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Guests could also indulge in Wine Spectator’s Trade Day or Best of the Best, enjoy a Burger Bash, or cast their vote for the “Best of the Munchies.” Kids were even given a chance to hone their fledgling culinary skills in the Goya Kidz Kitchen. On a more intimate level, numerous private dinners were staged at popular South Florida restaurants, featuring fine foods prepared by nationally and internationally acclaimed chefs. Late night soirees kept the party going well into the morning hours for some.

Another signature event was the 2015 Tribute Dinner, part of The New York Times Dinner Series, which was held at the Loews Miami Beach Hotel. Industry insiders got together to honor Chef Juan Mari Arzak, the acclaimed pioneer of Basque cuisine, and Ted Baseler, president and CEO of Ste. Michelle Wine Estates.

Celebrity Chef Dale Talde says that his passion for cooking began at a young age in his native Chicago. He grew up immersed in his family’s cultural heritage and learned to prepare meals alongside his mother in the kitchen. “What makes the Festival so successful is the combination of awesome event-goers, Founder and Director Lee Brian Schrager, his team’s great vision and execution, the amazing chefs and restaurateurs who donate their time for such a worthy event, and the PARTIES!”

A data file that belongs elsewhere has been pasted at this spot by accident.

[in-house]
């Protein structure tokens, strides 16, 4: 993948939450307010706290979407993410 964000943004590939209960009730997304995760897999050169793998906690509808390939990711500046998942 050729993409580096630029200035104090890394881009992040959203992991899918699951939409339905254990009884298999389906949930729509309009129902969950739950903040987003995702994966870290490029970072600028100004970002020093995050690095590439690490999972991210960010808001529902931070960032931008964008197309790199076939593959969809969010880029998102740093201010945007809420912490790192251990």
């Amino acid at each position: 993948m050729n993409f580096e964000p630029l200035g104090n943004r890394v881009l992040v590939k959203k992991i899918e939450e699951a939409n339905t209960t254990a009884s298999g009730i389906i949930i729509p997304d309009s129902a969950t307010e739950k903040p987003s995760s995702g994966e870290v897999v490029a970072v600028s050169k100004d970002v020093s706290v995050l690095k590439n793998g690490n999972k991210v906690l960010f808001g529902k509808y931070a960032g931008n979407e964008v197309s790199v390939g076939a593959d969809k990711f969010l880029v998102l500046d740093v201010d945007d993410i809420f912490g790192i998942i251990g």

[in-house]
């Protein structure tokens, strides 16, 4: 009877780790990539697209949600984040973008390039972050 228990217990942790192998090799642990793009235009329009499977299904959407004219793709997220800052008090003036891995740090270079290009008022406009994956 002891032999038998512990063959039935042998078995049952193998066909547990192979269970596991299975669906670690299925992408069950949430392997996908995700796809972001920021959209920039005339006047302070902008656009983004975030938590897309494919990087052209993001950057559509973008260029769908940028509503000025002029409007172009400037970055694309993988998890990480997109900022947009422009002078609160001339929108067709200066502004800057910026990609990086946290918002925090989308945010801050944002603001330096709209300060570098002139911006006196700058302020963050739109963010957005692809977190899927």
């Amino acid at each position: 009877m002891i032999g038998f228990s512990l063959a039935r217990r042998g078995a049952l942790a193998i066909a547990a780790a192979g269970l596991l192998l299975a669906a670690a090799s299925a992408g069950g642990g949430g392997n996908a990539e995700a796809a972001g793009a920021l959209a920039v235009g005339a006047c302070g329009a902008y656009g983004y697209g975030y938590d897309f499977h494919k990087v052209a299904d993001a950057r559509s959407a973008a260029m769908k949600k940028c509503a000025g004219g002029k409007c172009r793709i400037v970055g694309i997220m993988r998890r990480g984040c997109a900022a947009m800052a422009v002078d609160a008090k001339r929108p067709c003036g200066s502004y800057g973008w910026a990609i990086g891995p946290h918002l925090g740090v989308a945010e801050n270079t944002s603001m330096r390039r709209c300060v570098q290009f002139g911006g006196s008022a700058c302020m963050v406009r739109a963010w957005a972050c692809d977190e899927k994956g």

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The yearly Festival raises money for the Chaplin School of Hospitality & Tourism Management at Florida International University. So far the Festival has raised more than $20 million for the School, most recently being used to fund the construction of a state-of-the-art, 140-seat Restaurant Management Lab and brew science laboratory. Additional funds are awarded as scholarships to students, while other revenue from the Festival is invested to support beverage management programs and maintenance of the Southern Wine & Spirits Beverage Management Center.

So the question really shouldn’t be, “What’s eating you?” A far better question is, “What are you eating?” If you’re looking for the sense of fun and community that only fabulous food can provide, mark your calendar now for next year’s Festival. Scheduled for February 25-28, 2016, it’s sure to be bigger and better than ever.

Check Out Some of This Year’s Festival Highlights:

About the Food Network & Cooking Channel South Beach Wine & Food Festival presented by FOOD & WINE

All proceeds from the Festival benefit the students of the Florida International University Chaplin School of Hospitality & Tourism Management who also assist Festival organizers with sponsorship fulfillment, restaurant and exhibitor recruitment, logistics, and inventory as well as working alongside some of the world’s greatest celebrity chefs and winemakers. To date, the Festival has raised more than $20 million for the School. In October 2013, BizBash named the Festival the #1 Food & Restaurant Industry event in the United States.

The Food Network & Cooking Channel South Beach Wine & Food Festival presented by FOOD & WINE is produced by Florida International University and Southern Wine & Spirits of Florida with the support of the Miami Beach Visitors & Convention Authority and the Miami-Dade County Department of Cultural Affairs. For more information about the Festival, visit www.sobefest.com or call 877-762-3933. For more information about Florida International University visit www.fiu.edu, for the School of Hospitality and Tourism Management visit www.hospitality.fiu.edu and for more information about Southern Wine & Spirits visit www.southernwine.com.